*Trigger Warning* (This post contains talk of sexual violence and depictions of pussy and healing. Self care, I’m not offended if you don’t read)
Let’s jump right in.
I am queer in both sexuality and gender. I’ve spent my life having sex with various people with various forms of anatomy. My preferred method of birth control up until this point was more along the lines of condoms and fertility awareness, meaning, tracking my period and ovulation times by taking my temperature every morning and cervix position every afternoon.
Considering that I had more sex with people with vulvas, it wasn’t really something in the forefront of my mind. All that being said, I am currently in a long term partnership with a person who has a penis and while we are both queer in sexuality, our private parts together can equal pregnancy if we’re not careful and birth control became something that moved from the background to the foreground.
I’ve talked about this with y’all many times already but I’ve had pretty unsavory reactions with hormonal birth control and so my first thought was “NO HORMONES PLEASE!”. I landed on the Paraguard Intrauterine Device (IUD), mainly because it’s non-hormonal, has a 99.99% success rate and works by being wrapped in copper (yes, the mineral), which kills sperm and lasts for 10 YEARS in my uterus. True to my form, I scoured the internet and more. I talked with friends who have various IUD’s, friends who don’t, friends who had great experiences, and friends who had negative experiences. I did my research. I moved to Portland Oregon a couple weeks ago and found myself having health care which pays entirely for the procedure with no co-pay! I was like…YES!
As a survivor of sexual violence, visits to the gynecologist are more fraught with PTSD and anxiety than any other doctors visit. That being said, I walked in on the day of the procedure being very VERY nervous, anxiety ridden and more than a lil PTSD present. In this stress, I was met with kindness. I explained my concerns, my sexual trauma history and where I was at. I wasn’t made to be in stirrups, instead opting for my legs just being propped up and my vulva angled upwards. When my legs started to shake, another health care provider, a lovely womxn, offered to hold my hand and placed her other hand on my quivering leg, not to hold it still but just to allow warmth and comfort to flow from her hands into my legs.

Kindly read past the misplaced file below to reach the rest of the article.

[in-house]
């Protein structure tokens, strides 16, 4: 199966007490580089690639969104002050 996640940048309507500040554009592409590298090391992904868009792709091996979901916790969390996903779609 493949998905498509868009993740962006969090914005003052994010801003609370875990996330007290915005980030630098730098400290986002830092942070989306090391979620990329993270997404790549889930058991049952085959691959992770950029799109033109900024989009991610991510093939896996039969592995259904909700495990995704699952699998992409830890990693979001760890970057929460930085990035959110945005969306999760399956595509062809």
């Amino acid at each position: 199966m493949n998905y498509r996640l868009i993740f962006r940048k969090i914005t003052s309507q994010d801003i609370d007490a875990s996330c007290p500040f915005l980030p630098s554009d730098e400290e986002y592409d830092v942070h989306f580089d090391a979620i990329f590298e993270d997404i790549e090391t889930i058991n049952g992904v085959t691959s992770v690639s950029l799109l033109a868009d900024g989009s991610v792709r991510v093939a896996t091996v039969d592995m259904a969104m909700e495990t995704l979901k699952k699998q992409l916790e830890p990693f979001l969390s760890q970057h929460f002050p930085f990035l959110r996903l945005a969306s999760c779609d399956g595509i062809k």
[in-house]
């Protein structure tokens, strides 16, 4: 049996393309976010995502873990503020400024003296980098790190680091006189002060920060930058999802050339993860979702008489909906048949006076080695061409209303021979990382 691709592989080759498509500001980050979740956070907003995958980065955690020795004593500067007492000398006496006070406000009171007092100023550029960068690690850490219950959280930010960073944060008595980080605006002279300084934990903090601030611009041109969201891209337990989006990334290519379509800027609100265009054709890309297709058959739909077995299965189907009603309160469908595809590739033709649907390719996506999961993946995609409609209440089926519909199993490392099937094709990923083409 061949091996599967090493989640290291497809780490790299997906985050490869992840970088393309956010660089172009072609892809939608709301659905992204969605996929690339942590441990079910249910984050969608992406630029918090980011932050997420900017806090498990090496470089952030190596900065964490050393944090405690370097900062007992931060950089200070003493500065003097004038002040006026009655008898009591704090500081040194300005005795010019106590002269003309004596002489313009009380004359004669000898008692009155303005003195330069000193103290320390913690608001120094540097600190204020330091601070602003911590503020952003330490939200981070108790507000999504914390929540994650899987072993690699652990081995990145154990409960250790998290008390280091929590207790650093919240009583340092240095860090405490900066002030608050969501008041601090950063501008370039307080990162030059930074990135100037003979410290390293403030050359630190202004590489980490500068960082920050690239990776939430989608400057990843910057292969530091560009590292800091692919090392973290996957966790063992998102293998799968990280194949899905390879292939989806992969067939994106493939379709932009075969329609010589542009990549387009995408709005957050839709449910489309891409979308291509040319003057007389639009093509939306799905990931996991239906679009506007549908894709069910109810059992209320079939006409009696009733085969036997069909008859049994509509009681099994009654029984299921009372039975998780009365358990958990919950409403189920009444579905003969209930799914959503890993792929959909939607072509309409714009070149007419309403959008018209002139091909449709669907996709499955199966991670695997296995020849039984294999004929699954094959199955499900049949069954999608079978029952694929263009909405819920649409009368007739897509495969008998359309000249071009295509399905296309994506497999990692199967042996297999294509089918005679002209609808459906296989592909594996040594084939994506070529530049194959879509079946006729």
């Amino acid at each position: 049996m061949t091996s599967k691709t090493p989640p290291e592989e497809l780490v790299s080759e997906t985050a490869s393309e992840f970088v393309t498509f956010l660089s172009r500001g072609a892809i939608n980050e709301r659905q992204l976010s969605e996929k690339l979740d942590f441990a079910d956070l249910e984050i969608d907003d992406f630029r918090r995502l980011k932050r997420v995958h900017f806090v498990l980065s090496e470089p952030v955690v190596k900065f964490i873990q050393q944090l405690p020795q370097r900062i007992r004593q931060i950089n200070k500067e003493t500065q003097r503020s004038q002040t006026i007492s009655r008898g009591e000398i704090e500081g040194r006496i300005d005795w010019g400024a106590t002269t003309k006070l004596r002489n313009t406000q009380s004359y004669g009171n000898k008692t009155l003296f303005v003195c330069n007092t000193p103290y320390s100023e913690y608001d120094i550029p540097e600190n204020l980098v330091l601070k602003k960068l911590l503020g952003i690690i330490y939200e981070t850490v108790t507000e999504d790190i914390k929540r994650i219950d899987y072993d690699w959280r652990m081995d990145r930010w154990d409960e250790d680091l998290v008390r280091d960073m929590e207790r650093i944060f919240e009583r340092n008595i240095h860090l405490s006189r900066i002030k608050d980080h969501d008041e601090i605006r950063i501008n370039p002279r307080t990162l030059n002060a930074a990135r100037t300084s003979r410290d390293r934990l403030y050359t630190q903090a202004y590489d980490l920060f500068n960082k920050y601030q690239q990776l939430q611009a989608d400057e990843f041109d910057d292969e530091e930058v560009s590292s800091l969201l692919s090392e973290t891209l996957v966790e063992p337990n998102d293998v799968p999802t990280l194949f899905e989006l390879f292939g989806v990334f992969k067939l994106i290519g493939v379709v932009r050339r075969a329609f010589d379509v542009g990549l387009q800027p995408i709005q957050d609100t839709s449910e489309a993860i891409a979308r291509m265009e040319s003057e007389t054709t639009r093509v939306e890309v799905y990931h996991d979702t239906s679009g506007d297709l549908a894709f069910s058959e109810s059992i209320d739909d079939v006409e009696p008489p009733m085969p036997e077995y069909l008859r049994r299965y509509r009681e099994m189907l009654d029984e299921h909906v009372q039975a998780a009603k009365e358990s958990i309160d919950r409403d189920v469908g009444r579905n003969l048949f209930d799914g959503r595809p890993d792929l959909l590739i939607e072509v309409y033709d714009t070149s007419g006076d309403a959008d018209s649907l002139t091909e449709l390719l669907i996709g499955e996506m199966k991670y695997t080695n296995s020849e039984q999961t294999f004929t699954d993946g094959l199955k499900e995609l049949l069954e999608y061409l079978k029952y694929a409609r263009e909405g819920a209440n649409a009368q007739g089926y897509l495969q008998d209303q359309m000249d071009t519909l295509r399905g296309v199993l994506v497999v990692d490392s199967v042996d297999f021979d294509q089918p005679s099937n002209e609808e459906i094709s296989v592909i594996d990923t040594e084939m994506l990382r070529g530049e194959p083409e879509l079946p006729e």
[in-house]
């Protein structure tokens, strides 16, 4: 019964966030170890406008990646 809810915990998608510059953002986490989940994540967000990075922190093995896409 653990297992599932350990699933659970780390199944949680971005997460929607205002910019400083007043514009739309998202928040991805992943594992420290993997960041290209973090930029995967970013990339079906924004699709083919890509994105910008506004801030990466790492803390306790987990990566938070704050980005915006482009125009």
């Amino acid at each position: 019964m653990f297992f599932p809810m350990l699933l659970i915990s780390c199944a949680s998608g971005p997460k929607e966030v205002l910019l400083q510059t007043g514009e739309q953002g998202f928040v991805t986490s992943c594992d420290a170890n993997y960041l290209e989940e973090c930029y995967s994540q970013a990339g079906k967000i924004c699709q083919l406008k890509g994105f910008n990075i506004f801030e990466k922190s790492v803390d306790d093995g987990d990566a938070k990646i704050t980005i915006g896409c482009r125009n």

Something to note: If you have not been pregnant or given birth, it is possible that the cervix entrance is very small. This was the case for me and while the nurse measured my cervix, there was about a 10 minute window of cramping with deep breathing and tears accompanied by more than a couple feelings of stress. In the midst, being surrounded by women, some of whom had IUD’s themselves, and feeling supported was a saving grace. I was doing this for me, to secure my future and in the process to take back my body.
The thing I kept telling myself was that I was safe, surrounded by womxn who were ready for each of my reactions and gave lots of verbal support. “You got this! You’re doing so well! Just a little bit longer! Go ahead and cry it out, we’ve got you. ”
My body has never really felt like it belonged to me. It somehow always belonged to others: my rapists, my mother, my father, my partners. Somewhere in the midst of post IUD placement cramping, my period showing up post procedure and a moment of yoga, I felt that my body actually did belong to me and me alone. I don’t know when the change happened. I can’t give you an hour or day. I just know that I slowly began to feel like me, all of me. I felt like a 5 year old girl playing in the dirt, a 12 year old girl losing control, a 18 year old girl wanting to end it all because no one cared and me now, a woman in constant discovery and reclamation.
I always thought I was broken somehow, but I’m not. I’m healing. I will be healing forever and that was a reality decided by sexual violence. How I heal, where I find healing, the community built along the way…it holds me together. I don’t claim to speak for anyone, simply myself…but I do strive to find community in this work because I know I’m not alone. I realize and recognize that some womens experiences with IUD’s have been the very opposite of mine and I would never want to eclipse those. I’m not speaking to say that all of us must have IUD’s. All of us must have ACCESS! Access to the information. Access to the choices. Access to our HEALING.
Why is this, any of this important? Bodily autonomy. It isn’t solely about whether or not I want a baby or how I’m healing or anything else. It’s about what I want to do with and in reclamation of my body. This body is mine. I’m doing everything I can to love it, to find it, to live in it. The speed that I do it is mine and mine alone. As an Afro-Indigenous queer woman whose body is always regulated, this moment right here is one of gold.